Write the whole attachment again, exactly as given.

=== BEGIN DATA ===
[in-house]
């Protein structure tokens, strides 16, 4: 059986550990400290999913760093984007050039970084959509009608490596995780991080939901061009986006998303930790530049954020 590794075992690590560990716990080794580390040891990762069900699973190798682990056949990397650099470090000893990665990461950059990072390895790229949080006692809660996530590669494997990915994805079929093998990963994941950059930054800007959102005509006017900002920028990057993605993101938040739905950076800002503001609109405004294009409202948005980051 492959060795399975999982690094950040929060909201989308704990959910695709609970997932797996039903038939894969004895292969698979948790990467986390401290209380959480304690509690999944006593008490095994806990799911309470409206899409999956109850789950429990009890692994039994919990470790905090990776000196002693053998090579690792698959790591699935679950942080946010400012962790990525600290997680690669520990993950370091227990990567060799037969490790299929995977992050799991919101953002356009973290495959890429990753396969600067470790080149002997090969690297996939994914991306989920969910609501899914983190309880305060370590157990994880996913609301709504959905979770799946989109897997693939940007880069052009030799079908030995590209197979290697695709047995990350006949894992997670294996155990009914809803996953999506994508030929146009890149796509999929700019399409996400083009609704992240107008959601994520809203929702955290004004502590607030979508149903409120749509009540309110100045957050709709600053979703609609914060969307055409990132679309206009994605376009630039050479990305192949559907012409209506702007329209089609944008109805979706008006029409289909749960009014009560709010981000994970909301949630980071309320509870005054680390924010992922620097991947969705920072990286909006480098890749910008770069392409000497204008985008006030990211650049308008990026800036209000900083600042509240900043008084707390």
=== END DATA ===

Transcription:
[in-house]
């Protein structure tokens, strides 16, 4: 059986550990400290999913760093984007050039970084959509009608490596995780991080939901061009986006998303930790530049954020 590794075992690590560990716990080794580390040891990762069900699973190798682990056949990397650099470090000893990665990461950059990072390895790229949080006692809660996530590669494997990915994805079929093998990963994941950059930054800007959102005509006017900002920028990057993605993101938040739905950076800002503001609109405004294009409202948005980051 492959060795399975999982690094950040929060909201989308704990959910695709609970997932797996039903038939894969004895292969698979948790990467986390401290209380959480304690509690999944006593008490095994806990799911309470409206899409999956109850789950429990009890692994039994919990470790905090990776000196002693053998090579690792698959790591699935679950942080946010400012962790990525600290997680690669520990993950370091227990990567060799037969490790299929995977992050799991919101953002356009973290495959890429990753396969600067470790080149002997090969690297996939994914991306989920969910609501899914983190309880305060370590157990994880996913609301709504959905979770799946989109897997693939940007880069052009030799079908030995590209197979290697695709047995990350006949894992997670294996155990009914809803996953999506994508030929146009890149796509999929700019399409996400083009609704992240107008959601994520809203929702955290004004502590607030979508149903409120749509009540309110100045957050709709600053979703609609914060969307055409990132679309206009994605376009630039050479990305192949559907012409209506702007329209089609944008109805979706008006029409289909749960009014009560709010981000994970909301949630980071309320509870005054680390924010992922620097991947969705920072990286909006480098890749910008770069392409000497204008985008006030990211650049308008990026800036209000900083600042509240900043008084707390």